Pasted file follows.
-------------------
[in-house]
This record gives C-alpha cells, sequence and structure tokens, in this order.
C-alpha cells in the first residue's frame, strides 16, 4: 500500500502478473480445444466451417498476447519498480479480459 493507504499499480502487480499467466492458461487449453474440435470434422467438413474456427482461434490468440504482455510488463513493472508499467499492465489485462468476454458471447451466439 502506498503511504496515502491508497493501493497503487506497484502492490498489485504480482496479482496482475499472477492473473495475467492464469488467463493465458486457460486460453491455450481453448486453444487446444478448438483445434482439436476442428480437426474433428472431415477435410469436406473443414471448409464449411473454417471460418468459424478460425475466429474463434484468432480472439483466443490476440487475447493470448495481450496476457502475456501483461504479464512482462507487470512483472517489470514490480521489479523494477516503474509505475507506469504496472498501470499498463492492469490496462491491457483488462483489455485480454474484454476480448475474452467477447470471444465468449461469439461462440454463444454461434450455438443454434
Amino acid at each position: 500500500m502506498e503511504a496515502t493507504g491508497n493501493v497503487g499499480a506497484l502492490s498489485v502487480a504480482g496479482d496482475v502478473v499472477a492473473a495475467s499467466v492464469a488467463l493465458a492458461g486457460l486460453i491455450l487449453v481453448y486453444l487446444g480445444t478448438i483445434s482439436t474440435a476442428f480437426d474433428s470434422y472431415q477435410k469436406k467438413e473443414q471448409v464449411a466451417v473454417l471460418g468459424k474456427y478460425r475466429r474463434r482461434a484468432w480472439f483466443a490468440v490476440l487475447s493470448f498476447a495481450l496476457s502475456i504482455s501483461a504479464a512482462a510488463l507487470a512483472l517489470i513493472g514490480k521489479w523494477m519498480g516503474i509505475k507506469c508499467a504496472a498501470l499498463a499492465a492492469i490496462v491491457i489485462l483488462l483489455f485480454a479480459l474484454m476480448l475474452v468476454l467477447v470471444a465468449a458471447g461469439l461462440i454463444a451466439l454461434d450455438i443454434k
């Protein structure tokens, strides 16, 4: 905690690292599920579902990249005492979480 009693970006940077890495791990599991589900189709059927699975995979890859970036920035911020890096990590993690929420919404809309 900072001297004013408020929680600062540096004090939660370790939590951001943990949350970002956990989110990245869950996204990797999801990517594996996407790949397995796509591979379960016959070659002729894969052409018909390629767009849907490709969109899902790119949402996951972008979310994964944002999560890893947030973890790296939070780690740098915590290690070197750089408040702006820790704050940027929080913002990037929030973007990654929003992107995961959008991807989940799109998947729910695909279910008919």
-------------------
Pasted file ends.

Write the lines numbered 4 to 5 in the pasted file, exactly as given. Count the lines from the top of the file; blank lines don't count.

Amino acid at each position: 500500500m502506498e503511504a496515502t493507504g491508497n493501493v497503487g499499480a506497484l502492490s498489485v502487480a504480482g496479482d496482475v502478473v499472477a492473473a495475467s499467466v492464469a488467463l493465458a492458461g486457460l486460453i491455450l487449453v481453448y486453444l487446444g480445444t478448438i483445434s482439436t474440435a476442428f480437426d474433428s470434422y472431415q477435410k469436406k467438413e473443414q471448409v464449411a466451417v473454417l471460418g468459424k474456427y478460425r475466429r474463434r482461434a484468432w480472439f483466443a490468440v490476440l487475447s493470448f498476447a495481450l496476457s502475456i504482455s501483461a504479464a512482462a510488463l507487470a512483472l517489470i513493472g514490480k521489479w523494477m519498480g516503474i509505475k507506469c508499467a504496472a498501470l499498463a499492465a492492469i490496462v491491457i489485462l483488462l483489455f485480454a479480459l474484454m476480448l475474452v468476454l467477447v470471444a465468449a458471447g461469439l461462440i454463444a451466439l454461434d450455438i443454434k
């Protein structure tokens, strides 16, 4: 905690690292599920579902990249005492979480 009693970006940077890495791990599991589900189709059927699975995979890859970036920035911020890096990590993690929420919404809309 900072001297004013408020929680600062540096004090939660370790939590951001943990949350970002956990989110990245869950996204990797999801990517594996996407790949397995796509591979379960016959070659002729894969052409018909390629767009849907490709969109899902790119949402996951972008979310994964944002999560890893947030973890790296939070780690740098915590290690070197750089408040702006820790704050940027929080913002990037929030973007990654929003992107995961959008991807989940799109998947729910695909279910008919």